Published on July 13th, 2014 | by JC Richardson0
Wayward Souls: Destroys Your Free Time, Gives You Free Hats
Rocketcat Games (via Noodlecake) have taken a hammer to the Rogue genre and arranged the broken pieces into something really special – a massive, action heavy dungeon crawler with no IAPs, and over 200 hats to discover. If your interest isn’t piqued by this, then get the nurse to check your EEG and make sure there’s still brain-stem activity. Then tell her to download Wayward Souls before she pulls the plug on you.
Wayward Souls packs so much in, it’s hard to know where to start here. The evil tower you’re exploring is a living, breathing world, randomly generated and simply dripping with detail – pretty much everything in the environment is destructable, hanging lamps sway as you pass them, etc. Gone is the turn-based play of other Rogues, replaced with frantic swiping and maneuvering to avoid being mobbed: at times it’s like you’re playing some awesome new take on Gauntlet as you cut a swathe through a roomful of mobs leaving the place littered with corpses. Yes indeed, Wayward Souls is all about the action.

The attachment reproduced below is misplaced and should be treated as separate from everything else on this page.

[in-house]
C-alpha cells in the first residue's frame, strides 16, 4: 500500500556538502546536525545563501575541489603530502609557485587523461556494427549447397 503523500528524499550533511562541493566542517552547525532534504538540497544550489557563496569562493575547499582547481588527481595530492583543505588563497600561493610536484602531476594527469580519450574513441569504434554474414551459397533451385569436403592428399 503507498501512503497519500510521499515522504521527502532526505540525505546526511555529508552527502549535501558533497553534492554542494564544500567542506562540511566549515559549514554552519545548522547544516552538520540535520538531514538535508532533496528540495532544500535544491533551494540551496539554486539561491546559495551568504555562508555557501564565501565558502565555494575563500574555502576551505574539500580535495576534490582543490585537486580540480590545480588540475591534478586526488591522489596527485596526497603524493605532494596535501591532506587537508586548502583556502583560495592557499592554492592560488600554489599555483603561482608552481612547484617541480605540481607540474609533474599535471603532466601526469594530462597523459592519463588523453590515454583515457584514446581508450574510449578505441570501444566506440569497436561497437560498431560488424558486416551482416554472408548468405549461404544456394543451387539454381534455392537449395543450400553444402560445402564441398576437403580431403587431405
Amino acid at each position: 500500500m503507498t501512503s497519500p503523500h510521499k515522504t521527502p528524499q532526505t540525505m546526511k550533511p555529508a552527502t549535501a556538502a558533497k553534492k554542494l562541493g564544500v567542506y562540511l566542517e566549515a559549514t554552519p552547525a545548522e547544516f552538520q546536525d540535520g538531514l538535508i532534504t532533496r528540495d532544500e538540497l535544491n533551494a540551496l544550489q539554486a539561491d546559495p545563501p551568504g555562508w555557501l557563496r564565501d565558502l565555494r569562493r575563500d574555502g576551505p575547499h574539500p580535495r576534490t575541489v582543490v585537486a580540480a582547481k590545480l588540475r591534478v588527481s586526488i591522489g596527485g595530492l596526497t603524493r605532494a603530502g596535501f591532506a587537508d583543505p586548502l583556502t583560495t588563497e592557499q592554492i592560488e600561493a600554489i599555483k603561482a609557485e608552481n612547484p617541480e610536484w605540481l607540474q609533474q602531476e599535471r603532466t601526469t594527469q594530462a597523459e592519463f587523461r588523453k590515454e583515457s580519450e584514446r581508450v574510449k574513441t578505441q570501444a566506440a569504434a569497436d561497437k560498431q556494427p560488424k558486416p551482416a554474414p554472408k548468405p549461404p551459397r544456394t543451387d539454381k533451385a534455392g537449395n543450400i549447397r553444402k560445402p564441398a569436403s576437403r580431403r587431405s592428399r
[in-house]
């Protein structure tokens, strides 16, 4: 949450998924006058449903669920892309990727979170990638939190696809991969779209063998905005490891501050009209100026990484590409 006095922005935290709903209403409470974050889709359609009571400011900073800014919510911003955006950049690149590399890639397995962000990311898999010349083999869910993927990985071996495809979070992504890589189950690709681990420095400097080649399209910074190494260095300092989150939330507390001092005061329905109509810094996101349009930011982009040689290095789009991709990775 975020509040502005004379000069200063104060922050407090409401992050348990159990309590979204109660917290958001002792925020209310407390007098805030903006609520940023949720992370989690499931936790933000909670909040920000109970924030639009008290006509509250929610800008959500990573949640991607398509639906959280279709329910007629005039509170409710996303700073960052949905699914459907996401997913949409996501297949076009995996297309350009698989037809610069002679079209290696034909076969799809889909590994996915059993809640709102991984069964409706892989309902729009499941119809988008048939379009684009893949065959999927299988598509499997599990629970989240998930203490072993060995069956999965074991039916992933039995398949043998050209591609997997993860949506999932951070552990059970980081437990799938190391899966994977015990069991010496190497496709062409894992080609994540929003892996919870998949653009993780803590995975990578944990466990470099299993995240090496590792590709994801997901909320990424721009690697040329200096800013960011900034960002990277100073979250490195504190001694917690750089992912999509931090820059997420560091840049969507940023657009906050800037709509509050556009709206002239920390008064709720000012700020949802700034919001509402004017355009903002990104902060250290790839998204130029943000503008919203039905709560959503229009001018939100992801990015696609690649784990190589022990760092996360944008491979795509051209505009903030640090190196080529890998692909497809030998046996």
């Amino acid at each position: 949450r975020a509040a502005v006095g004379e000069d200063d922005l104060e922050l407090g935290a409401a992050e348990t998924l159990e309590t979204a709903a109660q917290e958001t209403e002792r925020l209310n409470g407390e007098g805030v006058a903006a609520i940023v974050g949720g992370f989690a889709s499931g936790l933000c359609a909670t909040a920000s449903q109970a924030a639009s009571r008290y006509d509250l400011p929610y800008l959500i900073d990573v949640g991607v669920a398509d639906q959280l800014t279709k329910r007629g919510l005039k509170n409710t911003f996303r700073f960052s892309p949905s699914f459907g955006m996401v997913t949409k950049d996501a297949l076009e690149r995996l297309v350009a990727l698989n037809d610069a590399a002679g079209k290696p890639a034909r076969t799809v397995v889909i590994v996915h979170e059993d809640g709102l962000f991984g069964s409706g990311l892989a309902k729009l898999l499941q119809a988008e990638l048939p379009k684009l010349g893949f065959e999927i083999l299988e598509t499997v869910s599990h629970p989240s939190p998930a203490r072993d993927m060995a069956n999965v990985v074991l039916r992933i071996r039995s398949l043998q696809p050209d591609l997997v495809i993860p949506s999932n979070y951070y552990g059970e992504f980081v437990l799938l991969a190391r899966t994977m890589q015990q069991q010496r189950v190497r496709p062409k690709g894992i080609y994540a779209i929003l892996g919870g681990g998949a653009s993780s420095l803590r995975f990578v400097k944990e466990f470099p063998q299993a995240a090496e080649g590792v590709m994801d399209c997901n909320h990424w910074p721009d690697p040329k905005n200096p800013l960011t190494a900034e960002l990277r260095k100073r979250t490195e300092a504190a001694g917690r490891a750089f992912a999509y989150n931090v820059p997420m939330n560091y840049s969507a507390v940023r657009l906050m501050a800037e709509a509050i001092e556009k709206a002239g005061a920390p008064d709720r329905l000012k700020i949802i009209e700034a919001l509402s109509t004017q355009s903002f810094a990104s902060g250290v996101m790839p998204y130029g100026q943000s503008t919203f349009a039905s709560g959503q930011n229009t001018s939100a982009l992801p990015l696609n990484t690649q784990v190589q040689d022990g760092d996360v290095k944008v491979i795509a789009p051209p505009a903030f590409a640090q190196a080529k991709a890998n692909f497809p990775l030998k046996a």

Starting with a choice of three traditional adventurers, you unlock a further three as you make your way up from the depths. Each character has a back story which gets revealed in atmospheric cut-scenes between levels – the warrior wants his brothers corpse back, stolen by a Necromancer who fled into the tower. The Adventurer is haunted by dreams of a Silver Eye, the key to the mystery lying somewhere within. It’s polish like this that sets a game apart, and Wayward Souls is in a league of its own.
One thing that surprised me, though, is how rare upgrades are. You can only improve your weaponry and armour at forges which appear very occasionally, and even then you can only upgrade one item. It adds greatly to the survival pressure, though, and encourages you to explore every bit of every level in case you miss one of these vital boosts. Luckily, you collect a lot of gold from dead mobs and treasure chests which you use to upgrade your stats between plays, and you’ll need to if you’re going to get anywhere in this arduously tough game.
Summary: Wayward Souls is better than Pixel Dungeon. There, I said it, and if that's not enough to make you invest in this game then you need to re-assess your priorities this instant.